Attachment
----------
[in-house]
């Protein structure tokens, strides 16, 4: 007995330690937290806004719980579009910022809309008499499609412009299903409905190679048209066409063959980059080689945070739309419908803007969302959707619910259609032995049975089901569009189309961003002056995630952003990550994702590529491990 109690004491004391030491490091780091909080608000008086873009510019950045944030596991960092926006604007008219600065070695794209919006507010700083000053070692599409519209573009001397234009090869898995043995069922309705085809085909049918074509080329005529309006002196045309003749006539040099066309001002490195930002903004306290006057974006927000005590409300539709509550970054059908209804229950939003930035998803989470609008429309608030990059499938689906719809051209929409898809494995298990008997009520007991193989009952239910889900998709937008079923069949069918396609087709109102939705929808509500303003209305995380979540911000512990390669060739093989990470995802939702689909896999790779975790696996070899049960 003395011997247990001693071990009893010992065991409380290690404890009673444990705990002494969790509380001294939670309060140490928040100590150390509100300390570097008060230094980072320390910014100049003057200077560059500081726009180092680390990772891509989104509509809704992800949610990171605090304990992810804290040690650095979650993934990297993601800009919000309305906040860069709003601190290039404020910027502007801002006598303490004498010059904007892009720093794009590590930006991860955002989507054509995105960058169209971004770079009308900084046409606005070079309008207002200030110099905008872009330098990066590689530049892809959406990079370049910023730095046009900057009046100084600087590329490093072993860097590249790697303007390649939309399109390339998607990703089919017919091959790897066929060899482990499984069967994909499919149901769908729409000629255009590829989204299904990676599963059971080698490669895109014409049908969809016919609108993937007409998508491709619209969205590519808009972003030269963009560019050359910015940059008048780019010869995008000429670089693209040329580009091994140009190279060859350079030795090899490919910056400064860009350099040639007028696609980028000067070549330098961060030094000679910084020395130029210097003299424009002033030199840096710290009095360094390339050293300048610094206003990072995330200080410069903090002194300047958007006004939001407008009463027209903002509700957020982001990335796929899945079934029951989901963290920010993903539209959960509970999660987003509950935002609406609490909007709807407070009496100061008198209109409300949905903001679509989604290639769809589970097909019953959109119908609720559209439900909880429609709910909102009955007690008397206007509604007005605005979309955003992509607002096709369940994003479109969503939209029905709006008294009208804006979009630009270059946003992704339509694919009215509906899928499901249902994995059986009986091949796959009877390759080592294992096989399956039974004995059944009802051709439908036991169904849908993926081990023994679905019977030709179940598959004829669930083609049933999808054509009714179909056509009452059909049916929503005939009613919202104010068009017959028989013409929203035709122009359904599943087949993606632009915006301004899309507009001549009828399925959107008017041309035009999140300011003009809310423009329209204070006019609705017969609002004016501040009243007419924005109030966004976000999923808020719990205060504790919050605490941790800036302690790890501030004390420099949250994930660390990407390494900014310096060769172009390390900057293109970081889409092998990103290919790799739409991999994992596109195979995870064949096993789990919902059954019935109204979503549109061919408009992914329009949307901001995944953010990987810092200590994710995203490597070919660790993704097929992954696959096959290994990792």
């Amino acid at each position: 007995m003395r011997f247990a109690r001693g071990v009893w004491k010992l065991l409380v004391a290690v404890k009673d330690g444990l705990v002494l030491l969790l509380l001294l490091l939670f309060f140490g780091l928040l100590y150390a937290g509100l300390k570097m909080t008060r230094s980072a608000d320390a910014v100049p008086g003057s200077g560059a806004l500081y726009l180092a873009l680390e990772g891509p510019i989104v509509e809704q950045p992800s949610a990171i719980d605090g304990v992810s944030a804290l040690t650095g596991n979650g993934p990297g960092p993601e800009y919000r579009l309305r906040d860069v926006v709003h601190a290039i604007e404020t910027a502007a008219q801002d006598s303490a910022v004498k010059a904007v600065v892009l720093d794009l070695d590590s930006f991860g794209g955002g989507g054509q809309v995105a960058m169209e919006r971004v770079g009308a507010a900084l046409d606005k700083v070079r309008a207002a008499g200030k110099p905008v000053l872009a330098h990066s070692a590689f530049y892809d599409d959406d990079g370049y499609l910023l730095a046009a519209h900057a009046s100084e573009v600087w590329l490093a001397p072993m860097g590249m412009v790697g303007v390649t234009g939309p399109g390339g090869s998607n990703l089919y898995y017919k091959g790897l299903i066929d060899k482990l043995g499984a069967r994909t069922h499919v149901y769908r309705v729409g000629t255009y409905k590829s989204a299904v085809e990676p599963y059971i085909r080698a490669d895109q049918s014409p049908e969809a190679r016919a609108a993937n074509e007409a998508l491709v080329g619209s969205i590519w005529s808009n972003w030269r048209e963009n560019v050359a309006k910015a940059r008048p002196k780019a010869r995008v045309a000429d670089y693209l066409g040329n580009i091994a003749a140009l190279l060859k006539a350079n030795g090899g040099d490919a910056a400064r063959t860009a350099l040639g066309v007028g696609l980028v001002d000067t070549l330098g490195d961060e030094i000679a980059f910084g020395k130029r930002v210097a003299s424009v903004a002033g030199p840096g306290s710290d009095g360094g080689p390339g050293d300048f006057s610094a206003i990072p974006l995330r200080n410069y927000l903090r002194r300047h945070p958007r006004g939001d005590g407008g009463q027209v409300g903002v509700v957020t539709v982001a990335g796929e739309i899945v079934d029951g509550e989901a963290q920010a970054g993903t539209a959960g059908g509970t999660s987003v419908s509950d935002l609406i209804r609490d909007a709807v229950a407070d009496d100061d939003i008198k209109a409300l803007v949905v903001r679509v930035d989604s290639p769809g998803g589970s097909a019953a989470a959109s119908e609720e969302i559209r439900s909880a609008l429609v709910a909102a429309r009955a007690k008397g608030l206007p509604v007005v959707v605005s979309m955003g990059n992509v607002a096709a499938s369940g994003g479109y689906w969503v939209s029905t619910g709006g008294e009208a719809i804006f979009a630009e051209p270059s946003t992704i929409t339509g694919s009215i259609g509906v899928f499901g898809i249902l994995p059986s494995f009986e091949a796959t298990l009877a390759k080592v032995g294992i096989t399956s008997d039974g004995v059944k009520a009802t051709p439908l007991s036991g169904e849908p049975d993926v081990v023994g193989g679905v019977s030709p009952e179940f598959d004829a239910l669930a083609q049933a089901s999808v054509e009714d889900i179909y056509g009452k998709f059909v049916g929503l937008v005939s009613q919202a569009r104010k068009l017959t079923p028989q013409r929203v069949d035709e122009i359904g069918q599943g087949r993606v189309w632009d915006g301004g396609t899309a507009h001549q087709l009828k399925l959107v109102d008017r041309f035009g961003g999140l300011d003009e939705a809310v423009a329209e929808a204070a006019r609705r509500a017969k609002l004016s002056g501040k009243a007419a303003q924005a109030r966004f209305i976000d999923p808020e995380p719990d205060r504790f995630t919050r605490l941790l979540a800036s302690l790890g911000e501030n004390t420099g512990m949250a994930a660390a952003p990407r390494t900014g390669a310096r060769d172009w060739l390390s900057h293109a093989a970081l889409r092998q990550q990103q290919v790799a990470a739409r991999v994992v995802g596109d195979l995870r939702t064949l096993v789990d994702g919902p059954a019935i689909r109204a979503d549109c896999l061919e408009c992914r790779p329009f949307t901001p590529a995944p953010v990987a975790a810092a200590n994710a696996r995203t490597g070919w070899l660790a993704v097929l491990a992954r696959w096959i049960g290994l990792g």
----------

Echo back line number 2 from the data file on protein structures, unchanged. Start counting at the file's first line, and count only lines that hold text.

């Protein structure tokens, strides 16, 4: 007995330690937290806004719980579009910022809309008499499609412009299903409905190679048209066409063959980059080689945070739309419908803007969302959707619910259609032995049975089901569009189309961003002056995630952003990550994702590529491990 109690004491004391030491490091780091909080608000008086873009510019950045944030596991960092926006604007008219600065070695794209919006507010700083000053070692599409519209573009001397234009090869898995043995069922309705085809085909049918074509080329005529309006002196045309003749006539040099066309001002490195930002903004306290006057974006927000005590409300539709509550970054059908209804229950939003930035998803989470609008429309608030990059499938689906719809051209929409898809494995298990008997009520007991193989009952239910889900998709937008079923069949069918396609087709109102939705929808509500303003209305995380979540911000512990390669060739093989990470995802939702689909896999790779975790696996070899049960 003395011997247990001693071990009893010992065991409380290690404890009673444990705990002494969790509380001294939670309060140490928040100590150390509100300390570097008060230094980072320390910014100049003057200077560059500081726009180092680390990772891509989104509509809704992800949610990171605090304990992810804290040690650095979650993934990297993601800009919000309305906040860069709003601190290039404020910027502007801002006598303490004498010059904007892009720093794009590590930006991860955002989507054509995105960058169209971004770079009308900084046409606005070079309008207002200030110099905008872009330098990066590689530049892809959406990079370049910023730095046009900057009046100084600087590329490093072993860097590249790697303007390649939309399109390339998607990703089919017919091959790897066929060899482990499984069967994909499919149901769908729409000629255009590829989204299904990676599963059971080698490669895109014409049908969809016919609108993937007409998508491709619209969205590519808009972003030269963009560019050359910015940059008048780019010869995008000429670089693209040329580009091994140009190279060859350079030795090899490919910056400064860009350099040639007028696609980028000067070549330098961060030094000679910084020395130029210097003299424009002033030199840096710290009095360094390339050293300048610094206003990072995330200080410069903090002194300047958007006004939001407008009463027209903002509700957020982001990335796929899945079934029951989901963290920010993903539209959960509970999660987003509950935002609406609490909007709807407070009496100061008198209109409300949905903001679509989604290639769809589970097909019953959109119908609720559209439900909880429609709910909102009955007690008397206007509604007005605005979309955003992509607002096709369940994003479109969503939209029905709006008294009208804006979009630009270059946003992704339509694919009215509906899928499901249902994995059986009986091949796959009877390759080592294992096989399956039974004995059944009802051709439908036991169904849908993926081990023994679905019977030709179940598959004829669930083609049933999808054509009714179909056509009452059909049916929503005939009613919202104010068009017959028989013409929203035709122009359904599943087949993606632009915006301004899309507009001549009828399925959107008017041309035009999140300011003009809310423009329209204070006019609705017969609002004016501040009243007419924005109030966004976000999923808020719990205060504790919050605490941790800036302690790890501030004390420099949250994930660390990407390494900014310096060769172009390390900057293109970081889409092998990103290919790799739409991999994992596109195979995870064949096993789990919902059954019935109204979503549109061919408009992914329009949307901001995944953010990987810092200590994710995203490597070919660790993704097929992954696959096959290994990792």